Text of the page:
The most important thing to think about, when first thinking about any website, is the user. Like so many marketing websites are, unfortunately, too often developed ‘inside out’ (a company focused) rather than ‘outside-in’ (customer-focused).
All website users have their own reasons and objectives for visiting a site. No matter how targeted any website has to communicate with a wide range of individual users.
To be successful, therefore, every site has to give each and every user a thorough but simple presentation of the site’s content so that the site achieves your objectives e.g. registrations, leads, sales.
To do this successfully users want:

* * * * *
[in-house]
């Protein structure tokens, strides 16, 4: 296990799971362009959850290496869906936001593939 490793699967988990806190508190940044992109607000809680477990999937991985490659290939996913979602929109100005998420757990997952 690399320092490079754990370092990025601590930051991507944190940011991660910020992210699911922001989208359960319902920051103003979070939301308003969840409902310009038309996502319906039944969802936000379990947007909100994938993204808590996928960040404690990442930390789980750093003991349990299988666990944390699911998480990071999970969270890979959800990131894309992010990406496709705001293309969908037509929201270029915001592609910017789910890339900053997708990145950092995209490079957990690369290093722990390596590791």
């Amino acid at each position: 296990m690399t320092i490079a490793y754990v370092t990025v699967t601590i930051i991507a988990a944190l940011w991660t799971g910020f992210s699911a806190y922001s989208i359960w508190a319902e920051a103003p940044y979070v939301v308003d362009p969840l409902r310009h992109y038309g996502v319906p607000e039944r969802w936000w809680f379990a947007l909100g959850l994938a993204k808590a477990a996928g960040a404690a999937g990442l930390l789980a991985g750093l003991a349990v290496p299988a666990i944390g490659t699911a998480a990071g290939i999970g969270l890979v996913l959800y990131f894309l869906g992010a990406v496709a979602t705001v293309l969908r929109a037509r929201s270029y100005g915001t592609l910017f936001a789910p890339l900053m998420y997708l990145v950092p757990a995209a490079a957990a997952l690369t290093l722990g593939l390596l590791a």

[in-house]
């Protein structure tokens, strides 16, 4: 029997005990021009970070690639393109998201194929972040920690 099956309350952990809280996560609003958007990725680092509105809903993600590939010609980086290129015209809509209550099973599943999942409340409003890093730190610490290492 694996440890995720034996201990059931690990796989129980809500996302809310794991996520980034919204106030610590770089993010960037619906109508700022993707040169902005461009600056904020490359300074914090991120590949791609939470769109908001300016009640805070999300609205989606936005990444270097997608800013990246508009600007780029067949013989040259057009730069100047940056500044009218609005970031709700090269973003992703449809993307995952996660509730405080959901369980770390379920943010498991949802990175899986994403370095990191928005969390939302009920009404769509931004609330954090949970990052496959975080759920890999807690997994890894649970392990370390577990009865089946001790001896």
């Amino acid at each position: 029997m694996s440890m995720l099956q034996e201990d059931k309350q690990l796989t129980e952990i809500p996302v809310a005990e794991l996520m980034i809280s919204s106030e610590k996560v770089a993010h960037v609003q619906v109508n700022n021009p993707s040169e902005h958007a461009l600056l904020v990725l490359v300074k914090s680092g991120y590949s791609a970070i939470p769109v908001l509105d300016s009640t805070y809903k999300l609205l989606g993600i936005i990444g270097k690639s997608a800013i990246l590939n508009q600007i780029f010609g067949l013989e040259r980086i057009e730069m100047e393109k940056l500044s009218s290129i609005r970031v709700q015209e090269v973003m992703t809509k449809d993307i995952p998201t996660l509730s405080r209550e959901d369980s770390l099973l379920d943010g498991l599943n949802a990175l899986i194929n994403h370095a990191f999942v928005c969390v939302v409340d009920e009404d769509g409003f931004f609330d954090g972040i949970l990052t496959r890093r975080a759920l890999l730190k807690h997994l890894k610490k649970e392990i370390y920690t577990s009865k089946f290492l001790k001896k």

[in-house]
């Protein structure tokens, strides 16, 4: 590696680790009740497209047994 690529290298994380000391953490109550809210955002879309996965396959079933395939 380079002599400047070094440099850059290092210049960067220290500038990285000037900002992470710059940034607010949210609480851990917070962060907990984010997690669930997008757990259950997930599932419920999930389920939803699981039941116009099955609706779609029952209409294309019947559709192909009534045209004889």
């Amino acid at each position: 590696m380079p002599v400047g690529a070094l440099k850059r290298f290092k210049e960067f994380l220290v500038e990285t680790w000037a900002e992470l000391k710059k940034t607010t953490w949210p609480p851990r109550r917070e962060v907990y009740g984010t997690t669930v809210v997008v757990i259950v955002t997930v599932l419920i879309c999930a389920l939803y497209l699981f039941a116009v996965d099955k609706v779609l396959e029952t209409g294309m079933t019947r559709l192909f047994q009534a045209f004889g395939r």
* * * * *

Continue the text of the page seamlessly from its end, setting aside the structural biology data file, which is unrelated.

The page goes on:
Navigation is clear and consistent.
Probably the worst issue is ‘lost visitors’ – those who are in a maze and don’t know where they are on the site.
The site should always allow users to easily return to the home page and preferably get to any page with one click.
Studies have shown that users want to find things fast and this means that they prefer menus with intuitive ranking and organizing and multiple choices to many layers of simplified menus. The menu links should be placed in a consistent position on every page.
Users do not appreciate an over-designed site.
A website should be consistent and predictable. For maximum clarity, your site design should be built on a consistent pattern of modular units that all share the same basic layout, graphics, etc.
Designing websites that meet their objectives
Everything above is pretty simple, but how do you ensure that you can achieve it?